In many ways, we have become so accustomed to analytical, systematic, scientific methods of learning and communicating, that we have lost the art of telling stories that “move” us into action or necessary change. This is especially true in the Christian culture, when desires are disordered and destructive. Many times, our answer to someone whose desires have gone whack (insert all of humanity here!), we respond with an answer that is behavioral and does not address the heart of the desire. For example, when a young man confesses looking at pornography, we say, “Hey dude, you gotta be in Word more”, or “How’s your prayer life”, or “Call me each time you struggle with this and I’ll help hold you accountable.”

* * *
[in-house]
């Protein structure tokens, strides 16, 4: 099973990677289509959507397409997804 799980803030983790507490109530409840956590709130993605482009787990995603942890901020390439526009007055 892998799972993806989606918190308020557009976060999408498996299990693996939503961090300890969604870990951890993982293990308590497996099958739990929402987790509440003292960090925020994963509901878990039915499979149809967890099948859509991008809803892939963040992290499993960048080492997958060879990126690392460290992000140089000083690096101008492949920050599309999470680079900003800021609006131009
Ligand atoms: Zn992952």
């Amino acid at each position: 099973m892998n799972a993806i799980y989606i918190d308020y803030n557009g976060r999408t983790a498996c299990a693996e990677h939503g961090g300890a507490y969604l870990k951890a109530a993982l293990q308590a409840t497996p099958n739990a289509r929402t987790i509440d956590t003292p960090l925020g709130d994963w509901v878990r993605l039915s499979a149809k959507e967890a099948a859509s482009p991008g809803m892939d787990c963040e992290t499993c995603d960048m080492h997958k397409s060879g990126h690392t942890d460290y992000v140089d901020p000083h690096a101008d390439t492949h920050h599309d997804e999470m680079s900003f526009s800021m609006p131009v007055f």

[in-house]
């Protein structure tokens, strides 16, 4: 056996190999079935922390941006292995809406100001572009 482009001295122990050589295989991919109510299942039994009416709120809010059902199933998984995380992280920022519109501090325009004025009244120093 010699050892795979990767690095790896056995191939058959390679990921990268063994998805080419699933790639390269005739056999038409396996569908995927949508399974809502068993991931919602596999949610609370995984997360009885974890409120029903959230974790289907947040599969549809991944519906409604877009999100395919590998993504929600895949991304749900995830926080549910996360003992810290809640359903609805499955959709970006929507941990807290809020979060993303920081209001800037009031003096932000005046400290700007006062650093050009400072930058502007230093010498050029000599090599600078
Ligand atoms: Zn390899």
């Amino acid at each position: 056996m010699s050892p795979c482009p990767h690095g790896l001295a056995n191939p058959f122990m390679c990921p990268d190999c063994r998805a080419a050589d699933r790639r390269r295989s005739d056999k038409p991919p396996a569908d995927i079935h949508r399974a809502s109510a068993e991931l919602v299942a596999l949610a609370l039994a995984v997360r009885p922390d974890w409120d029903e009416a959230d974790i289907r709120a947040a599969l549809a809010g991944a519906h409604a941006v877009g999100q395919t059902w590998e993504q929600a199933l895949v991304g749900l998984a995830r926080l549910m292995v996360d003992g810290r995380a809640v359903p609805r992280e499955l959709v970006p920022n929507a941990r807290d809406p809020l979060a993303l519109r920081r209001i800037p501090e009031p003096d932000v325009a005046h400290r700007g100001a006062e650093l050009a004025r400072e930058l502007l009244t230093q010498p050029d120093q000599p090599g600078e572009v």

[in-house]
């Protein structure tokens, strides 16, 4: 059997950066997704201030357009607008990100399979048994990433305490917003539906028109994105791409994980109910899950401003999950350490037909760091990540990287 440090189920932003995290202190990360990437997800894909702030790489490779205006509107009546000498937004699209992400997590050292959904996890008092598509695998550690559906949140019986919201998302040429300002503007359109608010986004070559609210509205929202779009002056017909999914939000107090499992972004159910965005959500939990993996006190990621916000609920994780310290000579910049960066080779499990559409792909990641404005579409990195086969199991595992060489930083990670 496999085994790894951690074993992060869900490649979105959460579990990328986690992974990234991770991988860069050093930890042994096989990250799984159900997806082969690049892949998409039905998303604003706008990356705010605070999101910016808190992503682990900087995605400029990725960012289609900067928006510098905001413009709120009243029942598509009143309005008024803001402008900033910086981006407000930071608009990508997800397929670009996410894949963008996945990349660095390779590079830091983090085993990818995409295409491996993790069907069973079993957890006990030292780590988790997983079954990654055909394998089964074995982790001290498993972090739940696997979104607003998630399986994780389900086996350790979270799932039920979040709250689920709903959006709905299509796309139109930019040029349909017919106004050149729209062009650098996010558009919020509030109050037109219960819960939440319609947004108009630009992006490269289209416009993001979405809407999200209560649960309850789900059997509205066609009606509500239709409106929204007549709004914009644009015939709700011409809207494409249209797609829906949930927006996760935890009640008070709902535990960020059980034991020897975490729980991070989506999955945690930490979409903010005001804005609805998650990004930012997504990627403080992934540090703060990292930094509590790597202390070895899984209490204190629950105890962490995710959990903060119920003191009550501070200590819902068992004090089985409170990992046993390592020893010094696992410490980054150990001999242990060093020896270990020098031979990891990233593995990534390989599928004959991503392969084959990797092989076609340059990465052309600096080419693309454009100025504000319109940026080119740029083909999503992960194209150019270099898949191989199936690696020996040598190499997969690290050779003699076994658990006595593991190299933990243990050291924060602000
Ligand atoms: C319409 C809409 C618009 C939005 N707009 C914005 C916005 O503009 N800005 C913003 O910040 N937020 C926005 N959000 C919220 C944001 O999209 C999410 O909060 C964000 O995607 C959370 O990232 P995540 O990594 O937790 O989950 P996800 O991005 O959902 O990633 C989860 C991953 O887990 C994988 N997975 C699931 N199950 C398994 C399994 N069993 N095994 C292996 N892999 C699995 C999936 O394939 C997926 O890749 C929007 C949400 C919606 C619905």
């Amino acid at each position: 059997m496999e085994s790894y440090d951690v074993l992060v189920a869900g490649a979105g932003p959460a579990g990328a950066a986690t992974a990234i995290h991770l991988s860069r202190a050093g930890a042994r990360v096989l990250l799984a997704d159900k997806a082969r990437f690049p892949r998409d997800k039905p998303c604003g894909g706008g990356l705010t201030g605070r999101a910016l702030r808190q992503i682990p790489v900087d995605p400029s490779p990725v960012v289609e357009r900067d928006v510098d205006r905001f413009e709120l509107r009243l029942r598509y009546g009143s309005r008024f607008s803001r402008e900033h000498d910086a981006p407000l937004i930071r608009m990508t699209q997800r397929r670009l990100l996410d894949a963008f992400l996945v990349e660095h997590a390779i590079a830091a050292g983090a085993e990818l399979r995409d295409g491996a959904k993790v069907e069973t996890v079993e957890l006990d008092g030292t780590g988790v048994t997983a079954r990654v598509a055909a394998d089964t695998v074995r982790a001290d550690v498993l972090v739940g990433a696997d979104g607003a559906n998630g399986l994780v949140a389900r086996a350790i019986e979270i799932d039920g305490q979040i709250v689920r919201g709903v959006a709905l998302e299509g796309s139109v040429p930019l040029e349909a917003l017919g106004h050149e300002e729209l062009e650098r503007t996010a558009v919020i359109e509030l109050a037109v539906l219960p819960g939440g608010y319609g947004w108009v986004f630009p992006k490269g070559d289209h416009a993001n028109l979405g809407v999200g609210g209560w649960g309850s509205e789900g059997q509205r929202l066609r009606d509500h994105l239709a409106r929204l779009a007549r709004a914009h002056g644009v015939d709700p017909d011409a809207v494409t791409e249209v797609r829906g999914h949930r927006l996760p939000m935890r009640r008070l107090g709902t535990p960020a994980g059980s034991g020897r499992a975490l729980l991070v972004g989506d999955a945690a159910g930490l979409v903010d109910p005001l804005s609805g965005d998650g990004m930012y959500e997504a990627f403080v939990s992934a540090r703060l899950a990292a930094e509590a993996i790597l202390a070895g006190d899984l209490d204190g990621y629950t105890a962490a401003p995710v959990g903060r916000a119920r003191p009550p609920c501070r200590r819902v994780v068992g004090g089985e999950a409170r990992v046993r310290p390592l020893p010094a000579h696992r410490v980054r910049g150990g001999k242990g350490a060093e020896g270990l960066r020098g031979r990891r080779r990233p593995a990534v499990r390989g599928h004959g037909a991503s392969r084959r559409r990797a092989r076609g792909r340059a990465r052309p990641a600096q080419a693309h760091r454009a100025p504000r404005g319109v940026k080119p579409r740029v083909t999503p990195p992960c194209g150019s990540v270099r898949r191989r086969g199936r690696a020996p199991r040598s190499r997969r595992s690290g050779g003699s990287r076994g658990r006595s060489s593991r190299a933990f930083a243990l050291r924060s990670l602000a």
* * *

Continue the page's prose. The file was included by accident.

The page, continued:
Now, I admit that those are not bad things to do, but the issue I take with many “Christianese” responses to sinful desires (particularly sexual desires) is our lack of addressing the desire, and redirecting our imaginations to greater desires, desires that actually give life, not destroy life. Some of my greatest triumphs over sexual temptations are because I’ve had friends redirect my desires, rather than trying to shut down my desires. Trying to shut down our passions and desires by starving them out is not what we were meant to do as humans. There is a time for abstinence, but it’s not the long term solution. Our desire must be changed.